Production companies are guided by their egos rather than business sense, Sarkar claimed. “It’s not that that these films are being released with the thought that puja is a ripe time for business,” Sarkar said, “Now, if a producer releases a film on so-and-so date, another has to release on that day just to compete with it.”
Theatrical revenues have diminished in importance for producers, who instead earn back their investments from satellite and internet streaming deals and releases in Bangladesh. For instance, Yeti Obhijaan, which was shot in India and Switzerland and features substantial stunts and computer-generated graphics, is budgeted at Rs five crores. The film is being released across 80 theatres in West Bengal, 50 screens elsewhere in India and 40 screens in Nepal. A Bangladesh release will follow soon.
“After you take out the satellite deal, the Amazon deal and the distribution deal in Bangladesh, what I have to recover is less than the average budget of a Bengali film,” Mukherji said.
Shiboprasad Mukherjee, who has co-directed many hits with Nandita Roy since 2011, said that in highly competitive times, the production with the lowest budget shoulders the minimum risk. His production Projapoti Biskut cost a humble Rs 69 lakhs to make. Chawlochitro Circus, Bolo Dugga Maiki and Yeti Obhijaan cost Rs 1.2, 3.5 and five crores respectively.
Cockpit costs an estimated Rs three crores, but the landing cost is expected to be much more given that Adhikari launched its music in an aeroplane 36,000 feet above the ground.
The focus on multiplex economics ignores single-screen theatres in the suburbs of Kolkata and the villages of Bengal. Digital projection costs are too high for small and first-time producers to release films in single-screen theatres. The number of single screens in the state has shrunk from 1,000 to some 250-odd theatres. As of 2010, the number of single screens in Bengal stood at 330 according to a report by the Film Federation of India.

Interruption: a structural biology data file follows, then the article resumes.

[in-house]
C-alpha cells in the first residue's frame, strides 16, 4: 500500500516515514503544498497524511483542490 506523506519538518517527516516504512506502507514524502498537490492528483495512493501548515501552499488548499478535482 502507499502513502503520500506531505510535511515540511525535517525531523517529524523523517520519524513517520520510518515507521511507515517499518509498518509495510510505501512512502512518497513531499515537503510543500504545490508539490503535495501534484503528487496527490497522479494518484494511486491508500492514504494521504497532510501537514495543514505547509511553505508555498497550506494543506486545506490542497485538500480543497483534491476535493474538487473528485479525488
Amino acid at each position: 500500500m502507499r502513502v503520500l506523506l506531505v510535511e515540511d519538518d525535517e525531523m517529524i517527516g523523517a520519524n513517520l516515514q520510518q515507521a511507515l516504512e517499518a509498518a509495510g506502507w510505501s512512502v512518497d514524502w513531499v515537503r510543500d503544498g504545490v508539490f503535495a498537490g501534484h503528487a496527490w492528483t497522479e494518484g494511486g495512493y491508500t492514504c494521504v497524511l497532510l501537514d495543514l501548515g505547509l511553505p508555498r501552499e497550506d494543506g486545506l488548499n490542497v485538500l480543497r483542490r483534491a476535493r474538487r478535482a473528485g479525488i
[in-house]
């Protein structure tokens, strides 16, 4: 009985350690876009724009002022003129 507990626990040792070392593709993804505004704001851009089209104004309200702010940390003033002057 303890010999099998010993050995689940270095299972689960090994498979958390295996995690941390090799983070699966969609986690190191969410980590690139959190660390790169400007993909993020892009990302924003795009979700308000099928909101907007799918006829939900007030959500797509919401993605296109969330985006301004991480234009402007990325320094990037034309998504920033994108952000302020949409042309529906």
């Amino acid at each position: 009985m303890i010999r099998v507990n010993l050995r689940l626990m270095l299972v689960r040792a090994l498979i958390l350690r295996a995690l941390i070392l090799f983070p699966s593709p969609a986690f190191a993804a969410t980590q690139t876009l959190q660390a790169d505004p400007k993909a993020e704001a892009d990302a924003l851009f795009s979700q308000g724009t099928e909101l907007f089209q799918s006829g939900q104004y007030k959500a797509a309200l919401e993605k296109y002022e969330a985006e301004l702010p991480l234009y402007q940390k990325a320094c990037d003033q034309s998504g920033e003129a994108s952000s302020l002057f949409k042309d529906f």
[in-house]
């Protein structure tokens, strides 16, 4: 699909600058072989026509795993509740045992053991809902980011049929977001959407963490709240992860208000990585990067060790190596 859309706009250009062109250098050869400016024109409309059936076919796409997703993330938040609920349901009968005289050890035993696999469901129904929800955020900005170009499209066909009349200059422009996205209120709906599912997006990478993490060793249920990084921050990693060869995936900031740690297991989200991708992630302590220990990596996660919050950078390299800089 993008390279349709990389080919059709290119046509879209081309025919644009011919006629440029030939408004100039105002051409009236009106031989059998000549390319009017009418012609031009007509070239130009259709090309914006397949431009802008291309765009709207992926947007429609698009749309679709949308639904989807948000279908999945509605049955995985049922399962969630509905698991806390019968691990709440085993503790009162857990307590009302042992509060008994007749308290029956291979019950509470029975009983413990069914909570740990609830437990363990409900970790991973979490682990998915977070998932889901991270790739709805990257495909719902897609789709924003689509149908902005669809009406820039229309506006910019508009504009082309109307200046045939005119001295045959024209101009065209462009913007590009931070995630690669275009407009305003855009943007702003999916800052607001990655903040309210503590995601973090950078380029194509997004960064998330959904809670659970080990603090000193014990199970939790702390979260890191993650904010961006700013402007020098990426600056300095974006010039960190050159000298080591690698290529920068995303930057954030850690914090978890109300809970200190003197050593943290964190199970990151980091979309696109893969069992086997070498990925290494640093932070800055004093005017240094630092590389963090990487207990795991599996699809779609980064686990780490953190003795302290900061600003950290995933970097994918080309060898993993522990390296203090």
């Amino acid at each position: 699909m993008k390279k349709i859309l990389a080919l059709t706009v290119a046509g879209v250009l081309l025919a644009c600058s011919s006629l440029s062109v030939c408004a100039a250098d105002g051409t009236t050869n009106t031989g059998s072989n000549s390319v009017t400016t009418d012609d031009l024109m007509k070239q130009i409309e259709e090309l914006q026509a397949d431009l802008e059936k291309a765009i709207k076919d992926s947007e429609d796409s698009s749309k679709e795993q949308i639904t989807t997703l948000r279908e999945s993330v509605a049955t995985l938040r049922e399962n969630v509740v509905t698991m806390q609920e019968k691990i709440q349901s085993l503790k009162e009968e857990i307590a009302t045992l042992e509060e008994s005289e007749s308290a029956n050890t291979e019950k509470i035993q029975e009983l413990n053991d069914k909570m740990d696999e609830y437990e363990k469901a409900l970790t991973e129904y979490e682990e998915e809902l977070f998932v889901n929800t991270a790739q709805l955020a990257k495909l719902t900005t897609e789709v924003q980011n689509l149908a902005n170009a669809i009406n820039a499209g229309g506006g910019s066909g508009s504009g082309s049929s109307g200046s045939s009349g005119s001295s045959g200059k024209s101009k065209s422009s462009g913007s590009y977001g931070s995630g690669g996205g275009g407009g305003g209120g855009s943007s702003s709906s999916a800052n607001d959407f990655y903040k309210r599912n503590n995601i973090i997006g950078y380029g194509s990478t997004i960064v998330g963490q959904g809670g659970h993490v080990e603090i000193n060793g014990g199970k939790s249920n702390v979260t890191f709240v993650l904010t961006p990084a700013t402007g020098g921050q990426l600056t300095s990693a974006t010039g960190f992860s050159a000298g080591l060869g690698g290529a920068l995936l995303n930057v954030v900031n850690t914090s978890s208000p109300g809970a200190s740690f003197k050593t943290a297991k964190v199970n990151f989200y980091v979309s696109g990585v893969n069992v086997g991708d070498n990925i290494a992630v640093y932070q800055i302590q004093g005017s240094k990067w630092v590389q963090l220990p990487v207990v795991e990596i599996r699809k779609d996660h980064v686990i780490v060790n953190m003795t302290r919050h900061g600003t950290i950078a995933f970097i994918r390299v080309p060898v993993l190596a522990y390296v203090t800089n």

“Most Bengali films do not recover money from theatrical releases,” Sarkar said. “And nobody cares about single screens. It is tragic how they are being neglected. If another hundred single-screen theatres are closed, urban cinema will survive, but rural cinema won’t.”
The lack of theatres and the abundance of films in a single week do not concern Shiboprasad Mukherjee. “Ultimately, the one with the best content will survive,” he said. “There are no big films, small films today. The Mumbai film industry is an example. Look at a film like Toilet – Ek Prem Katha. Or Marathi films like Sairat and Natsamrat. Good content has takers.”
Unlike his peers, Mukherjee is optimistic about the huge number of films running in theatres during the Durga puja week. That several corporations are investing money and space for co-branded advertisements is a sign that Bengali cinema is being seen as a profit centre. “Earlier, a film would get one ad and we would wonder ‘So nice’, but now multiple companies are trying to get associated with Bengali films. That’s a good sign,” Mukherjee said.